Whoever would have expected the daughter of Mexican immigrant workers living in Idaho to become a powerhouse opera singer?

Not Cecilia Violetta López, that’s for sure. But that’s what she did. She’ll perform the epochal role of Violetta in Verdi’s famous 1853 opera “La Traviata” at Opera Colorado this month. Performances are Saturday, Tuesday, Nov. 9 and 11 at Ellie Caulkins Opera House in the Denver Performing Arts Complex.

“I grew up singing mariachi music,” said López from her hotel room in Denver, where she’s staying during rehearsals and the duration of the show. “I’m proof that opera is for everyone. These stories are so relatable, poignant and beautiful.”

In “La Traviata,” Violetta, a high-class Paris prostitute suffering from tuberculosis, is approached by Alfredo at a party. He tells her he always has loved her. She agrees to live with him, but his father pressures her to end the relationship because of her past. She flees back to Paris, where Alfredo finds her after his father has revealed the truth, and tries to reunite with her.

“Verdi created what has become the model of Italian opera,” Opera Colorado music director Ari Pelto says. “That has to do with this incredible character of Violetta, who is not only one of the strongest, most poignant and most tragic characters in all of opera, but is also very vocally iconic.”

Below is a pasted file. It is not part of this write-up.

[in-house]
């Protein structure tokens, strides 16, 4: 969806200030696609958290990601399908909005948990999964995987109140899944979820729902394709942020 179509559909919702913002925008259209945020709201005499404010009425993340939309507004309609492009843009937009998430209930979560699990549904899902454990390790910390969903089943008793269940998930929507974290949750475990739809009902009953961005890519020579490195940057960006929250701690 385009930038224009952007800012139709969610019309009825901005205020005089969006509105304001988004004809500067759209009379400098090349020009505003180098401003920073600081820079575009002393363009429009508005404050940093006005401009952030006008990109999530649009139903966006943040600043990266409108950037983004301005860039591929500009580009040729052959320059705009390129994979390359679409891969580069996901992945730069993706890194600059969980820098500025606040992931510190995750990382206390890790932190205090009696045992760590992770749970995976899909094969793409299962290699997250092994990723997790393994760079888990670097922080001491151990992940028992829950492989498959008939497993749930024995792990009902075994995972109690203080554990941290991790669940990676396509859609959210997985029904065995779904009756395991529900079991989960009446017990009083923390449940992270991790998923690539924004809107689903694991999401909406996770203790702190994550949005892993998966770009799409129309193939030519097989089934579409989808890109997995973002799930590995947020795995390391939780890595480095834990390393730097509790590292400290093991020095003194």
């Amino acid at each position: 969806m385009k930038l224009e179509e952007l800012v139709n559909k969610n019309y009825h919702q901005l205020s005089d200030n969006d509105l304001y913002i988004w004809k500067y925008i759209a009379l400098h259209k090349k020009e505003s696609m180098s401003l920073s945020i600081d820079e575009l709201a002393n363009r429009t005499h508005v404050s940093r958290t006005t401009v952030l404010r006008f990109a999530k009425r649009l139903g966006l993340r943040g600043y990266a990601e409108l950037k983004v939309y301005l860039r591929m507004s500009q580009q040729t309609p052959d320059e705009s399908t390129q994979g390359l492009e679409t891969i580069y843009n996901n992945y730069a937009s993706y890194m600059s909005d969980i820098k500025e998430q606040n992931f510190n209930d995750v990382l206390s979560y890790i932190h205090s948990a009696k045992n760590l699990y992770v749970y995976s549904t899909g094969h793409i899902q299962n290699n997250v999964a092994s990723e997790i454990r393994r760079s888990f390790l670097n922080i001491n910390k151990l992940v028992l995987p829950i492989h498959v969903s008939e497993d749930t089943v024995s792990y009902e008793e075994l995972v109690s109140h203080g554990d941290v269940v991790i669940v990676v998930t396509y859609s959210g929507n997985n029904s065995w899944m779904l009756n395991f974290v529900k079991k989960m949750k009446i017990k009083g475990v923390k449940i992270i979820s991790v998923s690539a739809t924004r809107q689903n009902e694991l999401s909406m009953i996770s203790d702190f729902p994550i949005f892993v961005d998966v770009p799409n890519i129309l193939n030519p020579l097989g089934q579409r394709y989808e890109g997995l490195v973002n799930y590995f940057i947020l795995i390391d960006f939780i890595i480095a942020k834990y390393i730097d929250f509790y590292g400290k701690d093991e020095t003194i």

López is no stranger to the role; this will be her sixth time performing it and her debut performance with Opera Colorado. She first performed as Violetta in 2014 in New York City. Critics loved her, and the role catapulted her into the fast-paced career she has today, performing in operas around the country.

“A lot of women can identify with her (Violetta) and what she goes through,” López said. “She’s a strong, independent woman and incredibly smart. She’s very self-sacrificing, too, but at the same time she’s playing this whole should I give into love or not. Like every other woman, I’m sure we have our barriers up and don’t want to give into love. But she does give in and is happy.”

The soprano’s introduction to opera came while studying to become a music teacher at the University of Nevada, Las Vegas. She went to a production of Puccini’s “La bohème” to support her friends and fell in love with the beautiful music, the live orchestra, the sets, costumes and the supertitles of the Italian lyrics. She went on to graduate with a vocal performance degree and was hired by Opera San José.

“The last thing that did it was at the end when I thought the main soprano would live,” López said. “I thought there was no way this would be a tragedy, but nope. She dies. And I’m sobbing in the theater and completely moved. Emotionally, I was a mess. I was moved this much and so into the story of each person on that stage, and I thought I want to be able to do that for somebody else.”

JENNIFER MULSON, THE GAZETTE, 636-0270, JEN.MULSON@GAZETTE.COM

Contact the writer: 636-0270

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